Why is time outdoors so important for young children?
What is Knee High Nature?
Knee High Nature is science and nature study for childcare providers and early childhood educators. The programs are designed to help you increase young children’s awareness of, curiosity about, and appreciation of the natural world. They provide developmentally appropriate activities for young children that include nature observation, a variety of guided and unguided activities and elementary scientific investigation. Through interactive investigation, creative play, and direct outdoor experiences, our programs instill a sense of caring for the earth and help develop deep connections with the natural world.
Why go outside and explore nature with children?
Children have an inherent curiosity about nature, and with a bit of encouragement and guidance, they will happily spend time outside. It provides just the right kind of stimulation for:
- Self initiated explorations
- Taking responsibility for safe behavior and healthy risk taking
- Developing creativity
- Collaboration and increased positive feelings for each other
- Gross motor skills
- Resistance to daily stress
- Enjoyment of the natural world
Not only is nature-based play time in the outdoors critical for children’s development and overall well-being, these early experiences can have a lasting effect by building a sense of belonging and a feeling of responsibility to care for the earth.
A few serious facts:
- Children in the USA average just 30 minutes a week of unregulated time outdoors; however, their weekly electronic media exposure is almost 45 hours a week.*
- The average American child can recognize 1,000 corporate logos but can’t identify 10 plants or animals native to his or her own region.**
- 71% of adults walked or biked to school when they were children and only 22% of kids do today.***
Finding the time for unhurried outdoor exploration is a challenge in our busy lives, but it is clearly of utmost importance. Early Childhood Professionals can help meet this need by including outdoor nature study and play-based exploration in their programs.
What are Knee High Nature’s goals?
The program goals outlined below reflect the best practices in place based education for young children and are drawn from “Early Childhood Environmental Education Programs: Guidelines for Excellence” by the North American Association for Environmental Education and the Four Winds program goals: to bring children and adults outside regularly to explore nearby nature; increase understanding of and appreciation of the local environment; and engage whole communities in science learning that is current, relevant, local.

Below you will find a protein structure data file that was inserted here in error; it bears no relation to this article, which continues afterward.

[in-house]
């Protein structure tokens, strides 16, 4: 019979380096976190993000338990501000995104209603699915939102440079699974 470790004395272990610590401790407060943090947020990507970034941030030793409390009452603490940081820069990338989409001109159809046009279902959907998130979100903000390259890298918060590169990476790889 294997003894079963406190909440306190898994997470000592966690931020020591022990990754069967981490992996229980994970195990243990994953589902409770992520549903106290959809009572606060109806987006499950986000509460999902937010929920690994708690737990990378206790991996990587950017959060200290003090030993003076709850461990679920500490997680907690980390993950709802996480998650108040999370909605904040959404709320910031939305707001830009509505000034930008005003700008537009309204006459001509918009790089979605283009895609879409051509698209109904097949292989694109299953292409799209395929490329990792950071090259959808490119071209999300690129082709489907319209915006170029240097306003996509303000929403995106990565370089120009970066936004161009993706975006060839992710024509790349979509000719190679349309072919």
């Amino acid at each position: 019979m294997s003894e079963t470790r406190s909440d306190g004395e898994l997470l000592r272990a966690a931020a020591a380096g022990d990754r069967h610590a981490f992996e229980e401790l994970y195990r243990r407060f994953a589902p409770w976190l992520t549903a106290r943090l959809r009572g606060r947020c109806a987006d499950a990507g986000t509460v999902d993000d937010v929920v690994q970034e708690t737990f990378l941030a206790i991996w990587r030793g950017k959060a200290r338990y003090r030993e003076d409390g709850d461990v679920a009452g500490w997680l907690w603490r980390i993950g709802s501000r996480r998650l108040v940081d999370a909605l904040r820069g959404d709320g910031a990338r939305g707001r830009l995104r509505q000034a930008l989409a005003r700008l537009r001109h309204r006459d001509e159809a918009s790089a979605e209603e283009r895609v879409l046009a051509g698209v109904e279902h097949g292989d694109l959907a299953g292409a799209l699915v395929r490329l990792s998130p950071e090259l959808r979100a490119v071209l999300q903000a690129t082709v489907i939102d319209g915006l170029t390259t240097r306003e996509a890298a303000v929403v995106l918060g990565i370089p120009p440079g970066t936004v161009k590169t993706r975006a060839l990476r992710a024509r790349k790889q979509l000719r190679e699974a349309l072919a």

1) KHN lessons and activities are developmentally appropriate.
They incorporate play along the continuum from the child’s choice to the adult’s choice; they encourage different intelligences using art, music, drama and movement; they speak to play motifs exhibited by children outside; they allow children to be natural scientists while exploring.
2) KHN encourages spending time outside, especially unstructured time.
Our culture has become less supportive and understanding of children spending unstructured time outside, and as a consequence most children today spend less time outside than any previous generation. Early childhood professionals can help to reverse this trend by spending regular time outside with their students engaged in authentic, child-directed nature play.
3) KHN lessons and activities align with state standards.
Exploring, learning and playing outside satisfies many Early Learning Standards, and is most effective when structured in an interdisciplinary way that integrates knowledge from across disciplines.
4) The role of the adult during KHN lessons and activities is not to be the expert, but rather to provision, model and lead enthusiastically.
By modeling curiosity and respect, providing the right materials and allowing regular time throughout the year for children to experience their own sense of wonder and awe, you can honor their need to explore, discover and discuss their encounters in nature.
5) Taking young children outside for unstructured exploration can be a rewarding part of a program, and with the right approach behaviors are often easier to manage out of doors.
The outdoors is a place of “doing” with many free materials, and allows children the space to follow their interests, share their discoveries, daydream and play.
** see: Pyle RM (2002) Eden in a Vacant Lot. In: Khan PH, Kellert SR, editors. Children and Nature: psychological, sociocultural, and evolutionary investigations. MIT Press. London, England. pp. 306–327;
Balmford A, Clegg L, Coulson T, Taylor J (2002) Why conservationists should heed Pokémon. Science 295: 2367;
***from: Surface Transportation Policy Project Report. Washington: Beldon Russonello and Stewart Research and Communications, 2003.